If you like it, you can keep it: Insurance exemptions, premiums and the ACA

On the heels of the disappointing and politically disastrous rollout of the open enrollment period for the Affordable Care Act's (ACA) heath insurance marketplaces in October 2013, the media reported that perhaps as many as 4.7 million Americans would receive cancellation notices from their "nongroup" or individual health insurance plans because they lacked basic coverage standards under the ACA

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This action sparked a firestorm of additional public criticism surrounding the potential loss of coverage for millions and threatened the credibility of President Obama who had promised Americans that "if you like your health plan, you can keep it." In fairly swift reaction, the president issued a directive on Nov. 14, 2013 encouraging state insurance commissioners to delay for one year the enforcement of new ACA rules governing plans beginning Oct. 1, 2013, and approximately half of the states complied. Similarly, on March 5, 2014, after the marketplaces were deemed more functional but fearing a second-generation public backlash during the 2014 midterm election season, the Obama administration announced the possible continuation of non-compliant ACA health insurance plans through October 2016. This announcement was met with sharp criticism from Republicans and the health insurance industry alike, the former alleging it to be a blatantly political move to alleviate a growing anti-ObamaCare sentiment, and the latter asserting the coverage requirement delay would carve out healthier individuals, disrupt the formation of the nascent risk pools in the marketplaces and lead to higher premiums in 2015.

As it turns out, politics aside, folks in nongroup plans rarely keep their coverage for more than a year or two. A January 2014 Kaiser Family Foundation Data Note reported that over a two-year period (2010 to 2011), about a third of those enrolled in nongroup plans exited within six months. A similar review in Health Affairs looked at the stability of nongroup coverage during a three-year period before the ACA took effect. The findings are instructive. First of all, fewer than half (43 percent) of the enrollees at the onset of the study period retained that coverage after a year. Secondly, eight out of 10 of the people experiencing coverage changes acquired other insurance within a year, most commonly moving from nongroup to employer-sponsored coverage. Insurance turnover was particularly high among young adults aged 19 to 35, with only 21 percent retaining nongroup coverage for two years. This is not surprising, as the nongroup market often fills in around the edges of employer-sponsored and government-sponsored health coverage, and young workers move around. The study illustrates the volatility in the nongroup market before the ACA and suggests that any ACA-related cancellations may be minimal, mirroring normal disruptions that are consistent with previous trends. This is underscored by the fact that the nongroup market serves less than 5 percent of the nonelderly population.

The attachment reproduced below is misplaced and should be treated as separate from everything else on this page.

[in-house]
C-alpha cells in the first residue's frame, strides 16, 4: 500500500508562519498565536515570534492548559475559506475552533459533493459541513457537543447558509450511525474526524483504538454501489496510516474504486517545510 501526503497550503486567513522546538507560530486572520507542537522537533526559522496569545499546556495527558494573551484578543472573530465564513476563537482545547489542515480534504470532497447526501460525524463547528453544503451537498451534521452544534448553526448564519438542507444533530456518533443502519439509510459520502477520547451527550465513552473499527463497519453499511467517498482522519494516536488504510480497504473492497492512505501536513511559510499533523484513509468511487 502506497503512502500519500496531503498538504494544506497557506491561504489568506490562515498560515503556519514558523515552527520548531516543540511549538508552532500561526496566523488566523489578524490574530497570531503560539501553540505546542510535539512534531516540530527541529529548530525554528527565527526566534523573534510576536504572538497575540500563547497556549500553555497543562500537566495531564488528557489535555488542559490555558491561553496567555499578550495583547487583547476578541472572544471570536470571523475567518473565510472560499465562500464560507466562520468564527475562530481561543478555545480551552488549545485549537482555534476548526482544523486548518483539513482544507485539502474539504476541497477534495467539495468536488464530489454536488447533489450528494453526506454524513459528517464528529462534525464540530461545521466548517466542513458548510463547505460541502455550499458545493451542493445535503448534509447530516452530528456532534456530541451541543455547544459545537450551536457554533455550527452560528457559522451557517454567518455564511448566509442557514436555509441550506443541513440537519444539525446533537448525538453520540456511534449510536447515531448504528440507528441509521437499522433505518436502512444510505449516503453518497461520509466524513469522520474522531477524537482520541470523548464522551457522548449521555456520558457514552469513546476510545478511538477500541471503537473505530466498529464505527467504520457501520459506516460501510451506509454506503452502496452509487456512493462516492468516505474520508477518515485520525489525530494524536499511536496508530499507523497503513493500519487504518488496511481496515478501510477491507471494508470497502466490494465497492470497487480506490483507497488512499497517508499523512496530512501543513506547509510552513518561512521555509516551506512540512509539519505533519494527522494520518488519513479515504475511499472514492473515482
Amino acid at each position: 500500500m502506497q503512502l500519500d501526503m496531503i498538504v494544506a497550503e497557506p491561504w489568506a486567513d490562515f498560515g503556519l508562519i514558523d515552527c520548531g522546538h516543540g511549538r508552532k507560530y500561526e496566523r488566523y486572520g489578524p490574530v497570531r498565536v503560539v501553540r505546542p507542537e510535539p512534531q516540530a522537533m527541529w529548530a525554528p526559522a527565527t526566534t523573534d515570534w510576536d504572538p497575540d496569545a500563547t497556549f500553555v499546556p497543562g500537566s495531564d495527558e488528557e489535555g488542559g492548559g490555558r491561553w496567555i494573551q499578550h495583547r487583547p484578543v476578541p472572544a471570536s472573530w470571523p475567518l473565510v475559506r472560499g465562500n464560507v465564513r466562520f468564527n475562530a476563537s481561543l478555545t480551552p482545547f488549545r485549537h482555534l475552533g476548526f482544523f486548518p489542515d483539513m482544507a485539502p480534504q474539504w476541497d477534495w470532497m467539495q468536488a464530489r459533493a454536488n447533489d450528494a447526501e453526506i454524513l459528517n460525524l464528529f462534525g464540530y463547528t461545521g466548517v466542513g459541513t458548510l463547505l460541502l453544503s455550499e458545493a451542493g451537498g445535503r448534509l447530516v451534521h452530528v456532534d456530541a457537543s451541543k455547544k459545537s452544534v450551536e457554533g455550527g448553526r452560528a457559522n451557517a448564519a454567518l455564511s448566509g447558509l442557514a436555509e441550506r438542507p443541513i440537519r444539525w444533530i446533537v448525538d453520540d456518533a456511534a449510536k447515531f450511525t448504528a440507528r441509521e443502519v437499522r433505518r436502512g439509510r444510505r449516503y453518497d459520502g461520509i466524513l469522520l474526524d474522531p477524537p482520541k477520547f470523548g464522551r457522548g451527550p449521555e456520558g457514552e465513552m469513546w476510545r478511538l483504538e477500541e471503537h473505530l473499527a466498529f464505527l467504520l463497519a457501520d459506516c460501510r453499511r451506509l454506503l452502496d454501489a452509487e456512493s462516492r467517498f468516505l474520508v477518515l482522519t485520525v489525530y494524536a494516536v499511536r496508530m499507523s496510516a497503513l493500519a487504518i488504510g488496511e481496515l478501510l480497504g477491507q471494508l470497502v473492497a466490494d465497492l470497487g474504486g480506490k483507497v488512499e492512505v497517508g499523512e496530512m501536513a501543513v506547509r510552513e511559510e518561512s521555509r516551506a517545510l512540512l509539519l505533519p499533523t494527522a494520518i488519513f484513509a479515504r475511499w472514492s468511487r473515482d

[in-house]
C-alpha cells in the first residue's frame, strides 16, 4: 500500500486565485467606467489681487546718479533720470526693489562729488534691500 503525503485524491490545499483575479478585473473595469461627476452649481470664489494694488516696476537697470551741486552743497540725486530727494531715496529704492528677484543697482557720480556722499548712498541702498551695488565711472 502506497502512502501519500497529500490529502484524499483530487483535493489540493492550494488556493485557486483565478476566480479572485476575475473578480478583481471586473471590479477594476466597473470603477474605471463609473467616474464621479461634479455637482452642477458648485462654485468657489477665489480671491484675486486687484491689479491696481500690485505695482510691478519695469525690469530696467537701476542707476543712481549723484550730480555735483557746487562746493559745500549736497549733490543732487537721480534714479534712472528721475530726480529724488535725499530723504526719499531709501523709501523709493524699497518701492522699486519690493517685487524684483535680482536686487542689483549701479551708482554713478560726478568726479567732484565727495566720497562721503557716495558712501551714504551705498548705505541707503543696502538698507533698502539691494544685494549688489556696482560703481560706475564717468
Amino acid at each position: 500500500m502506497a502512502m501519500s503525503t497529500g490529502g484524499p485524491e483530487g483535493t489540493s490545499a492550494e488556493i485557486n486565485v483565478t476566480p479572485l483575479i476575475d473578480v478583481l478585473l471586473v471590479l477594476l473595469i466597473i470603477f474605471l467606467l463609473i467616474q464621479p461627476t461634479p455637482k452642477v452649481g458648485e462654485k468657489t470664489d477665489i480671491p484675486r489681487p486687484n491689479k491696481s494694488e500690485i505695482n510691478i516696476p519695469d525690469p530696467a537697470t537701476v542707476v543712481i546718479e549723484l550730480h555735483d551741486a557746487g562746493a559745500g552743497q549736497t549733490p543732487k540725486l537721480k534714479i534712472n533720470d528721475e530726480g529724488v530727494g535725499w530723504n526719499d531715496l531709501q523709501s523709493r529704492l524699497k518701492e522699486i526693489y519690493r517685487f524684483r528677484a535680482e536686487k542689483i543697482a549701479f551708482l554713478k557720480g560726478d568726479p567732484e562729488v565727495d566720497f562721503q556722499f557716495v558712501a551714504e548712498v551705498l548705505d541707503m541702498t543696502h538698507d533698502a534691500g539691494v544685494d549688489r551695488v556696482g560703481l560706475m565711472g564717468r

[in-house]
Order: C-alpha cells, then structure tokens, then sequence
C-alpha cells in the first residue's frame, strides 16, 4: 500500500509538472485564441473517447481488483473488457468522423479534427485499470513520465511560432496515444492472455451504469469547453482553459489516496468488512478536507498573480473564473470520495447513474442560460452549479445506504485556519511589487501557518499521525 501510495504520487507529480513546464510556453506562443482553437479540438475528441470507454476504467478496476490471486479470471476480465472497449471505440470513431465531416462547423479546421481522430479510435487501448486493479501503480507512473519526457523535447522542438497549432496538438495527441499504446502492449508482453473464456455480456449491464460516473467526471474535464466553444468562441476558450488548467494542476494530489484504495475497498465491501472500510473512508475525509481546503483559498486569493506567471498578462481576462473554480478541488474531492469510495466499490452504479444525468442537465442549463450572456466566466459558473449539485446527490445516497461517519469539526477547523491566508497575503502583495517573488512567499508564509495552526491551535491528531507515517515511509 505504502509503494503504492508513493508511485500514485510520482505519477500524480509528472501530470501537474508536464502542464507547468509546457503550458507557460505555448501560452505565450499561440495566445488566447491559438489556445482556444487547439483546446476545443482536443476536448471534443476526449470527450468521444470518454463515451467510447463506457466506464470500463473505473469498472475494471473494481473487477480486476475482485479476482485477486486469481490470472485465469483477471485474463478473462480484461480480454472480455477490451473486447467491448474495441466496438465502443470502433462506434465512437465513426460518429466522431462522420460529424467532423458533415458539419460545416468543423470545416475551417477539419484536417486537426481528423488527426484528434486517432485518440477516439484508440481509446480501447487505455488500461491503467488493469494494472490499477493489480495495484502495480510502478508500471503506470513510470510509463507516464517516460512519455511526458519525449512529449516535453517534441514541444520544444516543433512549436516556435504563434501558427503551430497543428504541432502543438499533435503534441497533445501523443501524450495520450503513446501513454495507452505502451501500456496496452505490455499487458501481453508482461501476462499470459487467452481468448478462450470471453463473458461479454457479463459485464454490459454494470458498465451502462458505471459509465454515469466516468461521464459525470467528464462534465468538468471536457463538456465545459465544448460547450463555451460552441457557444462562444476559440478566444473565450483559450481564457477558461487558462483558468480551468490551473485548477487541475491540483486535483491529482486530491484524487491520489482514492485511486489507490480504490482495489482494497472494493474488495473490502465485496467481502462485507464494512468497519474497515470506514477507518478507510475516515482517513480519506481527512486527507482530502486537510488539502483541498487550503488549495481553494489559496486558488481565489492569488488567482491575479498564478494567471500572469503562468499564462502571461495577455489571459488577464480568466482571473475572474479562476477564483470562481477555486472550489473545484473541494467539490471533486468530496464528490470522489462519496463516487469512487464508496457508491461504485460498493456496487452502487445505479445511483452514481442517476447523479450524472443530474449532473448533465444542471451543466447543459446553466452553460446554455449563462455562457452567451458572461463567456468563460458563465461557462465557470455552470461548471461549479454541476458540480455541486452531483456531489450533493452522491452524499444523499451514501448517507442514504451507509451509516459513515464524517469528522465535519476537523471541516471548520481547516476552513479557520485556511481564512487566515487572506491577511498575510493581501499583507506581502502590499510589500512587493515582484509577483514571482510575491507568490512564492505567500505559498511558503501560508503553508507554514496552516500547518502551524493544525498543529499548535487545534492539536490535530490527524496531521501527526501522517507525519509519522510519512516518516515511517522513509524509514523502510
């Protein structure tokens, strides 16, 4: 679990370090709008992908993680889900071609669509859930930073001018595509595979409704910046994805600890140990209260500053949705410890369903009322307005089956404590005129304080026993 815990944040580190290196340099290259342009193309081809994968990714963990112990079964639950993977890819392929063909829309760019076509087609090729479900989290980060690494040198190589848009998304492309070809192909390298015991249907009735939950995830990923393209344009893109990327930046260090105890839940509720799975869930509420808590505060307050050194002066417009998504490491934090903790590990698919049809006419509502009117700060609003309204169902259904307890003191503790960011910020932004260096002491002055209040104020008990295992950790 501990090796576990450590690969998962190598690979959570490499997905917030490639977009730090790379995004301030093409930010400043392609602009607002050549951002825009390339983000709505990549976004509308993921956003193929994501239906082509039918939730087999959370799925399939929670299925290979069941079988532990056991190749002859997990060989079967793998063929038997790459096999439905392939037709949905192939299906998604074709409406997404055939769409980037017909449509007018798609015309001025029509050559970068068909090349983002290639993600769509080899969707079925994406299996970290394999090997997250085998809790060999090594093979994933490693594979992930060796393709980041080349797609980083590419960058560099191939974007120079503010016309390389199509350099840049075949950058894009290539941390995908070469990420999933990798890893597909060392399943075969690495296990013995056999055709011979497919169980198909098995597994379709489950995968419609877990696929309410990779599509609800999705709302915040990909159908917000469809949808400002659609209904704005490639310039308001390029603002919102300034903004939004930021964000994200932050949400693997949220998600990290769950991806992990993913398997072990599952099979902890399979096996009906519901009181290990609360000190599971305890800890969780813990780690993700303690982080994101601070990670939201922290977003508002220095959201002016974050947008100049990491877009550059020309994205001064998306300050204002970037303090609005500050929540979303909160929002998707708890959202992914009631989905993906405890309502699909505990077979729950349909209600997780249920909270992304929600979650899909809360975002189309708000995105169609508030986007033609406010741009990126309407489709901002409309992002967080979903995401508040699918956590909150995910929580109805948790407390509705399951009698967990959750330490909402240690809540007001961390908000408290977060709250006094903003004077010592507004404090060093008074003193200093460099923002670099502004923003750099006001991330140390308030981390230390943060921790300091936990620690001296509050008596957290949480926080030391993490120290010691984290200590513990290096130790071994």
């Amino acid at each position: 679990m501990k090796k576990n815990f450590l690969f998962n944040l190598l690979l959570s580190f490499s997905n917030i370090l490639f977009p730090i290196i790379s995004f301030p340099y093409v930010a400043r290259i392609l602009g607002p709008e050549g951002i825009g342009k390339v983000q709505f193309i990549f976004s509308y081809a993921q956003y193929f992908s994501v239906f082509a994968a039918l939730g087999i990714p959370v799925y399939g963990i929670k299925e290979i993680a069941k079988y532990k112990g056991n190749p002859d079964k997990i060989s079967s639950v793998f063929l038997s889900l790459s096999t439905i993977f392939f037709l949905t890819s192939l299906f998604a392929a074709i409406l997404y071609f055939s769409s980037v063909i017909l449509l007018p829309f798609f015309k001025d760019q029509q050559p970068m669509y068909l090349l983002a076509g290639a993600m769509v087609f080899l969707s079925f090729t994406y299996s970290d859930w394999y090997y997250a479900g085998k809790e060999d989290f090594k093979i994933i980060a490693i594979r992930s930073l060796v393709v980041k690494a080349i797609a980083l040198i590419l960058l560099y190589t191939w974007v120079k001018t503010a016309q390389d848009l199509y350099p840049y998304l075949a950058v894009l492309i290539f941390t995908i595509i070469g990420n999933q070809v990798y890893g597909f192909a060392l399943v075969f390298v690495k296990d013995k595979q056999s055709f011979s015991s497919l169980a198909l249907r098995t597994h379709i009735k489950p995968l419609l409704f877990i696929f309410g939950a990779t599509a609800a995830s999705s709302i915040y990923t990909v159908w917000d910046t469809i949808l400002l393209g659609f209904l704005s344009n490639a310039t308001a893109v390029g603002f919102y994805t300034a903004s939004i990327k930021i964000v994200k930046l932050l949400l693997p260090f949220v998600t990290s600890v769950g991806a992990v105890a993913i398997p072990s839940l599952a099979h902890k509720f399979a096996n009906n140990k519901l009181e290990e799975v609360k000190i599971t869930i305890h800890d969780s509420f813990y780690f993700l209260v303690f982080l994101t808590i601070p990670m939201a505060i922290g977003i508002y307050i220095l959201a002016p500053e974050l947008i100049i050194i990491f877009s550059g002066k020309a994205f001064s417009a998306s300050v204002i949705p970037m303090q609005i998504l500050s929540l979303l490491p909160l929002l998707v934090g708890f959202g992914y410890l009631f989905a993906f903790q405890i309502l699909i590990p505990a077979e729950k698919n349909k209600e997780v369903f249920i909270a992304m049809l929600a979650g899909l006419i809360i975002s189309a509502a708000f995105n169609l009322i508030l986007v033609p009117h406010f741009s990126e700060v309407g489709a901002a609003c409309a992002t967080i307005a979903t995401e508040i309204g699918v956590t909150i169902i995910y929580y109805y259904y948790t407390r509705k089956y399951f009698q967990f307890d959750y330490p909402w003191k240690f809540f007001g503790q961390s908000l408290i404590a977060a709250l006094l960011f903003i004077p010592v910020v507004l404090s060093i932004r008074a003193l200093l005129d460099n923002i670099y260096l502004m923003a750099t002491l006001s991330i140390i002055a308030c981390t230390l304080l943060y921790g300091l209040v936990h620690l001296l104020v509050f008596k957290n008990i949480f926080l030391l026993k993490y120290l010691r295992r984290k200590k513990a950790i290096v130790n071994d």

Right now the national focus is on the 2015 insurance rates and the effect of the ACA, with Republicans blaming rising insurance premiums on the healthcare law and Democrats insisting the law has kept coverage more affordable. In the end, the 2015 insurance rates may reflect geography more than ideology: more than half a dozen states have revealed potential increases ranging from zero to more than 25 percent, a spread similar to the increases in individual insurance premiums prior to the ACA. A just-released Commonwealth Fund Issue Brief reports that nongroup insurance premiums increased 10 percent or more on average from 2008 to 2010, with large state variations of 3 percent to 21 percent. These numbers provide a benchmark from which to compare 2015 insurance rates and may temper the indictment of the ACA as the leading factor in rising premiums.

Ensuring stable risk pools and predicting premiums are difficult insurance tasks that depend on many factors, including the health of the enrollees and their utilization of services, the size of provider networks and their reimbursement rates, and the level of competition among insurance companies in any given geographic market. The ACA attempted to mitigate potential threats to market stability through targeted mechanisms like minimum medical loss ratios and reinsurance strategies. However, it is unclear whether the ACA on its own can fundamentally eliminate all the vagaries of insurance markets, particularly in the nongroup segment, which is rife with enrollment disruptions, the potential for adverse selection and other uncertainties that make insurance companies very nervous.

Engelhard is the director of the Health Policy Program at the University of Virginia School of Medicine's Department of Public Health Sciences.